Doctors use benralizumab to treat eosinophilic asthma in adults and children over 12 years old. A person may receive their first three injections of benralizumab once every 4 weeks. After that, they may receive a dose every 8 weeks.


Doctors use tezepelumab alongside other medications to treat asthma in adults and children over 12 years old. A healthcare professional usually treats a person with tezepelumab once every 4 weeks.

The following table shows the possible side effects of mAbs, as well as the serious side effects:

Possible side effectsDupilumabOmalizumabMepolizumabReslizumabBenralizumabTezepelumab
Symptoms at the injection site
Sore throat
Runny nose
Mouth, lip, or skin sores
Difficulty falling or staying asleep
Facial redness or rash
Muscle pain
Pain in joints, arms, or legs
Swelling inside the nose, throat, or sinuses
Stomach pain
Dry, itchy skin
Muscle spasms
Mouth or throat pain
Nasal dryness
Back pain
Serious side effects
New or worsening eye problems
New or worsening joint problems
Shortness of breath
Chest pain or tightness
Pins and needles or numbness in arms or legs
Swelling of the face, tongue, eyelids, or throat
Swollen lymph nodes
Wheezing or difficulty breathing or swallowing
Tightness in the chest or throat
Rapid heartbeat
Fainting, lightheadedness, or dizziness
Nausea or vomiting
Stomach cramps or discomfort
Flat, firm, hot, red, and painful skin lumps
Coughing up blood

If a person experiences any serious side effects after receiving an mAb injection, they should seek immediate medical attention.

Other treatments a doctor may prescribe to treat asthma include:

  • Bronchodilators: Bronchodilator medications are available as an inhaler and help relax and open a person’s airways. Bronchodilators can provide quick, short-acting relief or relief from symptoms for up to 12 hours.
  • Inhaled corticosteroids: Inhaled corticosteroids are also available as an inhaler and help prevent swelling and excess mucus and fluid in a person’s airways.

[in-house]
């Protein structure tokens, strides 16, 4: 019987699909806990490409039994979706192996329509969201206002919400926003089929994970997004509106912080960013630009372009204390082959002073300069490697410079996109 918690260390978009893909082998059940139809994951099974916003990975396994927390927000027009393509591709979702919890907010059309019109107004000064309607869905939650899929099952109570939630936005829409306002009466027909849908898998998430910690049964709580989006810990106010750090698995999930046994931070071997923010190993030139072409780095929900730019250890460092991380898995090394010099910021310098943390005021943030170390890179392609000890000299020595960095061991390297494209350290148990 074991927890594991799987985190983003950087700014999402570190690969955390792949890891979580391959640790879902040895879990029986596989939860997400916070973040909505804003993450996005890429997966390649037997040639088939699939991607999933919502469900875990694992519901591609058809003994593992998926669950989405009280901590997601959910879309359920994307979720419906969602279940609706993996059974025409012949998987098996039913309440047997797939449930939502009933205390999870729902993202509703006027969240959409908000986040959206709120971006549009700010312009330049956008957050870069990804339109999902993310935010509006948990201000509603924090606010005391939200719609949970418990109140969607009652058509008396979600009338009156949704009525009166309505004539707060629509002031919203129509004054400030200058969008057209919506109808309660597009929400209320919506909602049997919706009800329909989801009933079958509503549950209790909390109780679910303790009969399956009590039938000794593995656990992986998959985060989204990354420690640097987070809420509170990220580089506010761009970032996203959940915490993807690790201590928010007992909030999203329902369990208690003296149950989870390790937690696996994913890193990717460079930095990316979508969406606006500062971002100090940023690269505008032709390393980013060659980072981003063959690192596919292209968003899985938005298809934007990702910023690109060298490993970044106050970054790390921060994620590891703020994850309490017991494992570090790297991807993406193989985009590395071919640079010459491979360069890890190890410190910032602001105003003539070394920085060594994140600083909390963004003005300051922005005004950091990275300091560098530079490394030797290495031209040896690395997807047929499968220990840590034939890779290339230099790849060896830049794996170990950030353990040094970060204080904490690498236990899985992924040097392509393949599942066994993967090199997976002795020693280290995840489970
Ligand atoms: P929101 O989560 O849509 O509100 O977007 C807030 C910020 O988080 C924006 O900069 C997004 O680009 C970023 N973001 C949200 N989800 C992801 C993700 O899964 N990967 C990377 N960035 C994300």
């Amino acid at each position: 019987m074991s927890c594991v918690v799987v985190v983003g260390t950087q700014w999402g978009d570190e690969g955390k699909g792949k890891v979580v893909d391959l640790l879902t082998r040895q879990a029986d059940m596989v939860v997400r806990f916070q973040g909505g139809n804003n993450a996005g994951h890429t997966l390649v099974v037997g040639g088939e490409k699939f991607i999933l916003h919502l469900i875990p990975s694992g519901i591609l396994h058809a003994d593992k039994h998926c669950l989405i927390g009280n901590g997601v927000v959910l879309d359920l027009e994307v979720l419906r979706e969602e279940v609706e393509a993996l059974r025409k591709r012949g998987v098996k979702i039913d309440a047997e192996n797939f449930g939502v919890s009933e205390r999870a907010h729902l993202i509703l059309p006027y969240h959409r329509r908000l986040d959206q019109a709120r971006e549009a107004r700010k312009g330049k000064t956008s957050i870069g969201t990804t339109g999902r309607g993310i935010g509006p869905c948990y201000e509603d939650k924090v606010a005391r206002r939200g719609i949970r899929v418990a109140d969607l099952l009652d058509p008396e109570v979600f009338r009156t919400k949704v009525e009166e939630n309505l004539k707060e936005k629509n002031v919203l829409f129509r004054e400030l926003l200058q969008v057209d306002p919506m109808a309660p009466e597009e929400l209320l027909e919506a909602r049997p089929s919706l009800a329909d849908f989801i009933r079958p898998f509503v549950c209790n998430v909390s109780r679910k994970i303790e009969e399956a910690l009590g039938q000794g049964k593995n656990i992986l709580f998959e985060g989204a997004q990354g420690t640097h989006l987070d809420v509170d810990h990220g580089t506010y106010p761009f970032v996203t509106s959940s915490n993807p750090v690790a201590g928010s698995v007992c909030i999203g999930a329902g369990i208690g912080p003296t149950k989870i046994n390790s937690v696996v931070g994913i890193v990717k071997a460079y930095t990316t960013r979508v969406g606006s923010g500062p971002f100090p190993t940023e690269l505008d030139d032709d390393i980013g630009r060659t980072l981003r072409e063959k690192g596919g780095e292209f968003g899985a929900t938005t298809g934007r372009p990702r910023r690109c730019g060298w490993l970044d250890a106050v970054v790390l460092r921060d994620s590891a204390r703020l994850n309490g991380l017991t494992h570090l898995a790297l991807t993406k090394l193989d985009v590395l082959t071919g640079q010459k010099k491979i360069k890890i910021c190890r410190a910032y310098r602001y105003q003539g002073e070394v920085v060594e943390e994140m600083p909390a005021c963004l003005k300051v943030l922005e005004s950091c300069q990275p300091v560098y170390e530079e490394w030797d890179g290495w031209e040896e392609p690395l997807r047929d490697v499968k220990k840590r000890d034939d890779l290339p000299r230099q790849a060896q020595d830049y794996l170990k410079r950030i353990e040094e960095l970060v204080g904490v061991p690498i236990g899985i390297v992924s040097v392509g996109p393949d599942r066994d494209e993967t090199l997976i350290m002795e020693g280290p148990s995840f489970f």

• Oral corticosteroids: Oral corticosteroids are 10 times the dose of inhaled corticosteroids. Doctors generally prescribe them for short-term use. They can help gradually reduce asthma symptoms and open airways.
  • Immunotherapy: Immunotherapy involves a doctor injecting a person with increasing doses of an allergen that triggers their asthma. This is so the immune system can gradually become familiar with the allergen.
  • Bronchial thermoplasty: Bronchial thermoplasty involves a doctor administering radio waves to a person’s airways. This helps remove some smooth muscle from the airway, which reduces narrowing.

The kind of mAb a doctor uses to treat a person can depend on various factors, such as:

  • the person’s age
  • the type of asthma they have
  • other health issues the person has
  • how frequently they can receive doses of the mAb
  • the development of the mAb
  • the type of molecule the mAb binds to

For certain people, a doctor may treat a person with multiple mAbs. A case study from 2020 found that a person with severe allergic asthma who was treated with omalizumab and mepolizumab showed a marked improvement in the air exhaled over 1 second.

A person can speak with a doctor about which mAb treatment is right for them.

Monoclonal antibodies are a type of biologic that a person can use to treat uncontrolled asthma. MAbs work by inhibiting a person’s immune response to certain triggers.

There are various mAbs a doctor can use to treat a person with asthma. A person can speak with a doctor about which mAb could work best for them.